In order to effectively manage stress, you must become aware of the amount and types of stressors in your everyday life. One way of developing an awareness is to assess the frequency and amount of stress in your daily routine, and then trace the stress to its source (i.e., the stressor). Below is a list of five quick, easy ways of measuring stress in your daily life. These methods can be easily used any time and anywhere.
Check muscle tension by "Scanning"
When you scan, you are checking different muscles in your body as if you could X-ray each part and look for tension. Start at the top of your head and work your way down. Check your forehead, eyes, jaws (are you clenching your teeth?). Then move to your neck and shoulders and check for tension or pain. Next your arms, chest and stomach. Check your breathing to see if it is rapid and shallow rather than slow and deep. Scan your upper legs, calves and your feet and toes.
Check hand temperature
Place your hand on the side of your neck just above your collar. If your hand is noticeably cooler than your neck, your hand temperature indicates that your body is probably stressed.
Check for nervous sweating
Many people perspire when they are tense. This is an involuntary stress response that is caused by the secretion of certain stress hormones. This is yet another simple indicator that your body is responding to some stressor.
Check for a rapid pulse rate (> 75 bpm)
At rest, most people will have a pulse rate in the 50s or 60s. However, if your pulse rate is higher than 75 bpm, it may indicate that your body is responding to a stressor.
Check for rapid, shallow breathing
When people are relaxed, they breath slowly and deeply with relaxed stomach muscles. When people are tense, they often tighten their stomach muscles and breathe through their chests. Since the chest is not as expandable as the stomach, one will exhibit rapid, shallow, chest breathing. One technique for managing stress, is to learn to breathe in a more relaxed fashion. Relax the stomach and breathe in slowly, filling the stomach first and then the chest. Relax again as you exhale and repeat.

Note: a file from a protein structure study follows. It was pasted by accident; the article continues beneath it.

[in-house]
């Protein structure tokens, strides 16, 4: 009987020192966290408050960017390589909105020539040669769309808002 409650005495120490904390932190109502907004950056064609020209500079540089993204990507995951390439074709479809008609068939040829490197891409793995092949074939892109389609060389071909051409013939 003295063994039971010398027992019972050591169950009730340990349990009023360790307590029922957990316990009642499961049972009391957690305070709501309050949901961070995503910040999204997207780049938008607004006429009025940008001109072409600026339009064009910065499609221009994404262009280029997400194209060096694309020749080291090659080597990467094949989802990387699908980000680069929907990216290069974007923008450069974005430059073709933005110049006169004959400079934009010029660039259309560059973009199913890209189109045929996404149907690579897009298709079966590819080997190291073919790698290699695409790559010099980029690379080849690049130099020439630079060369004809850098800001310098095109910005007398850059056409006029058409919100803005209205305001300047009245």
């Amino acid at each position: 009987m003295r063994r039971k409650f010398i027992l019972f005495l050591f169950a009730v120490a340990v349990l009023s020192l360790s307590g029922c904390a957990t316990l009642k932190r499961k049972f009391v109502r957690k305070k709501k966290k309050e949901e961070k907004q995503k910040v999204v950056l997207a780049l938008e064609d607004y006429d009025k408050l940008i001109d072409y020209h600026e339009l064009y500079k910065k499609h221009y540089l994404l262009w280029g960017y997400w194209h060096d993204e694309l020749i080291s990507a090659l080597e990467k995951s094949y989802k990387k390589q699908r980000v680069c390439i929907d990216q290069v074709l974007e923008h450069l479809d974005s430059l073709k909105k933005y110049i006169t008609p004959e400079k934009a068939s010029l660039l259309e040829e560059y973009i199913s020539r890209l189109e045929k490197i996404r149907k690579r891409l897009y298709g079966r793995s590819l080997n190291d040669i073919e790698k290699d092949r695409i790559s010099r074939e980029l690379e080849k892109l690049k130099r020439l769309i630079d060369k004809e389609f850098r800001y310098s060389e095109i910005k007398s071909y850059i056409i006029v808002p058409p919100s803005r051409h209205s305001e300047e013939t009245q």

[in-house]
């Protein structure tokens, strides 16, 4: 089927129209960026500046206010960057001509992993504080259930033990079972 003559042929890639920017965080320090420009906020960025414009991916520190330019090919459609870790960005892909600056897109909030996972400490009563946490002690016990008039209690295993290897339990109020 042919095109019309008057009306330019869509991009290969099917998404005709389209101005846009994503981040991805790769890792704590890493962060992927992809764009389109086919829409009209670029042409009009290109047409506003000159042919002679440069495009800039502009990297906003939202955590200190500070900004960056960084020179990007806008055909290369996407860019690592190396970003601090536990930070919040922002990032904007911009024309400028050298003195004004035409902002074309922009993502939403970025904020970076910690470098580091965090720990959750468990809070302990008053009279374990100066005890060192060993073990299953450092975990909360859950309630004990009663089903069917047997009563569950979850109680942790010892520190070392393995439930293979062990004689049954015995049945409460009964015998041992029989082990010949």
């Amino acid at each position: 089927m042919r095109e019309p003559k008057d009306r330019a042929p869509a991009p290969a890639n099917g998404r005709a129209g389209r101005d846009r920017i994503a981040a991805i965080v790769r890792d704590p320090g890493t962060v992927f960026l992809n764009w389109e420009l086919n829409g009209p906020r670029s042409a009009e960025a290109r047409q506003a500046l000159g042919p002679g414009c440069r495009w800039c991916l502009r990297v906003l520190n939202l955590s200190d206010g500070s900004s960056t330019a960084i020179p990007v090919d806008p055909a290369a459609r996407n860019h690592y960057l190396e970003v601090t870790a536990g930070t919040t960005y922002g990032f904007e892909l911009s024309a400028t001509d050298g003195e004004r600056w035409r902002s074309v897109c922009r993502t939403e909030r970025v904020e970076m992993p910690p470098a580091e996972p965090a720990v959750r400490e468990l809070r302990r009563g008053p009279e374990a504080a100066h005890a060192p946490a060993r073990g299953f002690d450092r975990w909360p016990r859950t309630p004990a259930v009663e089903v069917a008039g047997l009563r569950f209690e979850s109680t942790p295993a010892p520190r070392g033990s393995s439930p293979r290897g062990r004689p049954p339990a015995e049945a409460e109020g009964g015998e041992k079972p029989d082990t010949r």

Note that each of these methods for dealing with body stress utilizes a physical sign or symptom to assess stress levels. These signs may not always be perceptible however, becoming more aware of stress symptoms may reinforce healthy attitudes and practices in response to common stressors.
After you have used these methods to uncover the most stressful times and places in your day, then take some time to analyze these situations to see what seems to be causing the stress. For example, let's say that you have noticed that the most stressful time for you is at work. What do you think is causing such a stressful reaction? Perhaps it has to do with your workstation. A computer display terminal that is set too close to your face so that you experience eye strain, or a chair that is too high or too low. A keyboard that is too high or too low. Or, perhaps your problem is that you and your boss constantly disagree, or that he or she is putting extra pressure on you to perform tasks within unreasonable deadlines.
Once you are able to define your most stressful situations and what causes them, you will then be able to map out your strategy for managing these stresses.